ComingSoon spoke with Sonic Prime star Deven Mack and series executive producer Logan McPherson about playing an iconic character and adapting game mechanics into a show. Sonic Prime premieres on Netflix on December 15.
“The action-packed adventures of Sonic the Hedgehog go into overdrive when a run-in with Dr. Eggman results in a literal universe-shattering event,” reads the logline. “Desperate to piece his prime reality back together and save his old friends, Sonic races through the Shatterverse, discovering strange worlds and enlisting new friends in an epic adventure of a lifetime!”
Spencer Legacy: Devon, before this role, were you a big Sonic fan growing up?
Deven Mack: I would definitely say Sonic is a character that really resonated with me as a little kid. I was the shyest kid in school, and while I didn’t have the video games, I would watch those cartoons and say, “Wow, he’s too cool for school. I’ve got to get like that though.” Then as a teen, I got to play a game very deeply for the first time with Sonic Adventure 2. So to now be working on that property that was so influential to me and something that really inspired me when I was younger … it’s very surreal. It’s something I’m super grateful to be a part of.
Logan, there have been a lot of multiverse stories lately. What made that a good fit for Sonic?
Logan McPherson: We really wanted to take Sonic in new directions with this series. It is based on the mythology, it is part of the canon, and we really used that as a springboard for the story. But we wanted to stretch him and take the story in crazy new directions. So the “Shatterverse,” as we’re calling it, made sense for us to be able to explore and play with different aspects and elements without changing the mythology that already exists. That was very important to us to not come in and rewrite history. It all was to respect that legacy. We worked very closely with Sega. They’ve been an amazing partner and creative contributor to the project all along. We made sure that the legacy was protected and it was authentic and accurate, and we launch it in different directions that don’t infringe on that at the same time.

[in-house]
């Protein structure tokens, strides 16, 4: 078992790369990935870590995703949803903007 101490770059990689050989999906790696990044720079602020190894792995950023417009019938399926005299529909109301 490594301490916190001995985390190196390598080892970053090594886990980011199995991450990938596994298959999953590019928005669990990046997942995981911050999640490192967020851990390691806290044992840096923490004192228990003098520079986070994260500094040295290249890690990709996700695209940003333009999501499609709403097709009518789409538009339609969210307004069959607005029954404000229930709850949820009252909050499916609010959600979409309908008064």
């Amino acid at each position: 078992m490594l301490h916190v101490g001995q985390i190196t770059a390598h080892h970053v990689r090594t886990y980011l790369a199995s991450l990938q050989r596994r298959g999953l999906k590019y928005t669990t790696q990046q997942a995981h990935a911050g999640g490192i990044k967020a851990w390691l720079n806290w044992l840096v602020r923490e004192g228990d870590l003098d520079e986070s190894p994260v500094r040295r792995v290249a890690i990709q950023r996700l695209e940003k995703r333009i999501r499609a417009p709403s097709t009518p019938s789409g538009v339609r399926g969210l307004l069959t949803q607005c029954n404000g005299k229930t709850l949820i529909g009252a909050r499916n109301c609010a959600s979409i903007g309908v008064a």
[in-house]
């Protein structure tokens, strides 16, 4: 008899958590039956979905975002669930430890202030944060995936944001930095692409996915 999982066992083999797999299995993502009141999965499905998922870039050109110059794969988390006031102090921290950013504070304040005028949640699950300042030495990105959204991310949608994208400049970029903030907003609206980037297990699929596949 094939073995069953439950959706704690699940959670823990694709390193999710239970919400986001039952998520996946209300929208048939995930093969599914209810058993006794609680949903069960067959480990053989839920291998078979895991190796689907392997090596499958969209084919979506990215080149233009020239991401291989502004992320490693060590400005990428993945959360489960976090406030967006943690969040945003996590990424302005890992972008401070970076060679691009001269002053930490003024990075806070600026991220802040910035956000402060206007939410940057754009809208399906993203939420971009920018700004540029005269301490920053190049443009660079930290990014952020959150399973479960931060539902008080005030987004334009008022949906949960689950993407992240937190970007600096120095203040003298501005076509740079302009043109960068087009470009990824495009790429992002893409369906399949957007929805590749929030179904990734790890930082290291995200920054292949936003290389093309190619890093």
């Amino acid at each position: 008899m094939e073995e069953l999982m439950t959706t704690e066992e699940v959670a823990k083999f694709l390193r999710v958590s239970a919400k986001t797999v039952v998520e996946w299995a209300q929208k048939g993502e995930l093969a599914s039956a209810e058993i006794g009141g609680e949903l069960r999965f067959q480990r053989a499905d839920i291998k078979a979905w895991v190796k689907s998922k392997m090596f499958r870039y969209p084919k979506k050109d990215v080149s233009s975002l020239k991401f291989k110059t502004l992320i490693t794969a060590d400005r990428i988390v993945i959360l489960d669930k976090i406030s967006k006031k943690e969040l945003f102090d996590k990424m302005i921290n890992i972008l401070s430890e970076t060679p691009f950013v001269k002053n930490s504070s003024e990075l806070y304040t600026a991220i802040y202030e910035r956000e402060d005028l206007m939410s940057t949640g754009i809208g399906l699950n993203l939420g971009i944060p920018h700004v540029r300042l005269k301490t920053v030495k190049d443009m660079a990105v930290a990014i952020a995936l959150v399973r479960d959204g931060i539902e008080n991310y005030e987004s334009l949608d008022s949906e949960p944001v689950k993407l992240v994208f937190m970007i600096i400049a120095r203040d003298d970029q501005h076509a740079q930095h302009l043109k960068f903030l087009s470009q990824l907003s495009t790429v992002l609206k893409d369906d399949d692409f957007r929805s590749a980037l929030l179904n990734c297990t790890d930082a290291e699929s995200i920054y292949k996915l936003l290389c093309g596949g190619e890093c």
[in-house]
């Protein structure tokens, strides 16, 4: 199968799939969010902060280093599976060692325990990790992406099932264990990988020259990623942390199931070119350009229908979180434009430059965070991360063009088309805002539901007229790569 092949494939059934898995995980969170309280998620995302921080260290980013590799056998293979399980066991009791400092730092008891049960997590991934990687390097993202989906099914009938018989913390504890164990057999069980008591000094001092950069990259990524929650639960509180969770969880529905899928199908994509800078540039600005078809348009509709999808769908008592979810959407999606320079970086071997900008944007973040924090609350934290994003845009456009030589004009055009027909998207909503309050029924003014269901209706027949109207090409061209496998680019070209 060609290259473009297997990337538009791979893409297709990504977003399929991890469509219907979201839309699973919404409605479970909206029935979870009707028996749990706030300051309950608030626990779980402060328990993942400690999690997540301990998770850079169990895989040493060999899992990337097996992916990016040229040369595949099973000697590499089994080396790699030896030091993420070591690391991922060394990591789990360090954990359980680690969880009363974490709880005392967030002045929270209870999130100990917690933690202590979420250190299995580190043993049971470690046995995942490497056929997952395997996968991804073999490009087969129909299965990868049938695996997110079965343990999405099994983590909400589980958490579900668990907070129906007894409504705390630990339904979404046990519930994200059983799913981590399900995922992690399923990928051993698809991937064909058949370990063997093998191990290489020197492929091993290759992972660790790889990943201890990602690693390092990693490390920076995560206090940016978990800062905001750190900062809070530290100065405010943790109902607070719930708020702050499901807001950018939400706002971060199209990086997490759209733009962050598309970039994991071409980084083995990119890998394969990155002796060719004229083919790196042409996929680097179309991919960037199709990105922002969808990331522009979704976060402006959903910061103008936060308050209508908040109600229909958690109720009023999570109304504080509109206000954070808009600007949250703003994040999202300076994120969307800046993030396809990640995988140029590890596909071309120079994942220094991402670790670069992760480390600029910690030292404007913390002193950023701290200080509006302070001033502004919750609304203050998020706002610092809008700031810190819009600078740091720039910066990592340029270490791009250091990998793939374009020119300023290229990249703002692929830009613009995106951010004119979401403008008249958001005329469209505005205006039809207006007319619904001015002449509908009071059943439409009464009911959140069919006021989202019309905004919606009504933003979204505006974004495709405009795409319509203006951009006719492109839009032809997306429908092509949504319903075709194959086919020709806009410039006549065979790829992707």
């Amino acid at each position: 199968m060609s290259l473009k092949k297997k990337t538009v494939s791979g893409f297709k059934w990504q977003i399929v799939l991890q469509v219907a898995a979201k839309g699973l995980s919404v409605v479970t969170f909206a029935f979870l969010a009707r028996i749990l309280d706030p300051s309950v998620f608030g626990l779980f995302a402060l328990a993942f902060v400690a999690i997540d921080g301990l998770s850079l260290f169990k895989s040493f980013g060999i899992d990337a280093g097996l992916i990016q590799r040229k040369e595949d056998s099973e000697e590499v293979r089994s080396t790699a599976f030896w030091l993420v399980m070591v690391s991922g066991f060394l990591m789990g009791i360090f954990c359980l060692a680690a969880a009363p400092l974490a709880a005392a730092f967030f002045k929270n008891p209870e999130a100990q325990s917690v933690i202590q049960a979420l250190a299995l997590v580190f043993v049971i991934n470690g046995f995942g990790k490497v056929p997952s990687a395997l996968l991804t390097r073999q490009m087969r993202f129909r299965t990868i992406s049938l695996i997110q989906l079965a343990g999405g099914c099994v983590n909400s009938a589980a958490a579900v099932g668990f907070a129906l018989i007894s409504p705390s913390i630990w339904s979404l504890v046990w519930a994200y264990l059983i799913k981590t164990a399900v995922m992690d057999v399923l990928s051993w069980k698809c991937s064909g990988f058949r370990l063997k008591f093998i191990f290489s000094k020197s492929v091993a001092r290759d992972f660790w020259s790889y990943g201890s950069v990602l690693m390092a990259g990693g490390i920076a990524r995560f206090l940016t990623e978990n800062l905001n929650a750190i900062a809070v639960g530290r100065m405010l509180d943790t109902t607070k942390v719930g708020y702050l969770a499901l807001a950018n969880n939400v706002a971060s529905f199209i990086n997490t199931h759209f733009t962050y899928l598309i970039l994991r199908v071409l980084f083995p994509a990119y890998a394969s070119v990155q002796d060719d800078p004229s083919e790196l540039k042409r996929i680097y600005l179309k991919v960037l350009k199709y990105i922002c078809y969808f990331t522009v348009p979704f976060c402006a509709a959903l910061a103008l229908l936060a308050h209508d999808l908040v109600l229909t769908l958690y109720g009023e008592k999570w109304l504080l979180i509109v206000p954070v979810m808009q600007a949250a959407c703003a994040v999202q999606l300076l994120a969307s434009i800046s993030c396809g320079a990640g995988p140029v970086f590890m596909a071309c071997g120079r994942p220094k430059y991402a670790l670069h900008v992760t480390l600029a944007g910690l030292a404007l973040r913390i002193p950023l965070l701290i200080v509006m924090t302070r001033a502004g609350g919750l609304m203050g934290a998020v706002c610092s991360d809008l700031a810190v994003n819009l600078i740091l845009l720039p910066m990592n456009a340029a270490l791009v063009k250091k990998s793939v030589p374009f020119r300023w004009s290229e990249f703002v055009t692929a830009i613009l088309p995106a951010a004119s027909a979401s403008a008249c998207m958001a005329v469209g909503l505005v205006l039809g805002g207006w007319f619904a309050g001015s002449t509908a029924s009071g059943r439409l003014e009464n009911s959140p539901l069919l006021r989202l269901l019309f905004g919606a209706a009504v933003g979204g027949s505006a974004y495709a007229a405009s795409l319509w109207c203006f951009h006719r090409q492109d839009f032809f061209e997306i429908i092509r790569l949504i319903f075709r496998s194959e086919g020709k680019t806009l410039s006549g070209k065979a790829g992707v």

Deven, Sonic has had so many voices, from Jaleel White to Ryan Drummond to Ben Schwartz. Was there any specific one that you really took inspiration from for your portrayal?
Deven Mack: Honestly, it’s all of them. There’s so much of a rich legacy. Everybody brought something really special and unique to the character. But, at the same time, all of them carry that swagger, that confidence. For me, it was really, really important to just do my own thing in addition to still paying tribute to everybody who paved the way for me. So, again, everybody brought something very special to the table, and I’m just grateful that I get to be alongside them as one of those names who helps carry on the character’s legacy.
Logan, certain gameplay details like spin-dashing or Knuckles’ gliding appear in the show. What were some difficulties that came with adapting very specific interactive mechanics to a show format?
Logan McPherson: The series is super action forward and representing that action authentically was important. Sega sent us a list of moves for us to explore. The real challenge in the filmmaking of the sequences is the choreography, and how do we stitch those moves together that is not inside a game format? it’s inside a cinematic experience. How do we choreograph those things and make them feel like they authentically are representing the moves in the game, but suit the action forwardness and the dynamism of the sequences themselves? And I can tell you, the crew really leaned into going over that list and we talked about, “Well, what if we had a homing dash and a stomp together and he could spin into a tornado?” Finding different ways to combine those elements to make sure those sequences were super dynamic and eye-popping, where you really felt the stakes and the jeopardy and the crisis and the conflict that is happening in the storyline at the same time. So the challenge was taking those game moves as a springboard, but immersing them into a storytelling world where they really fit the situation.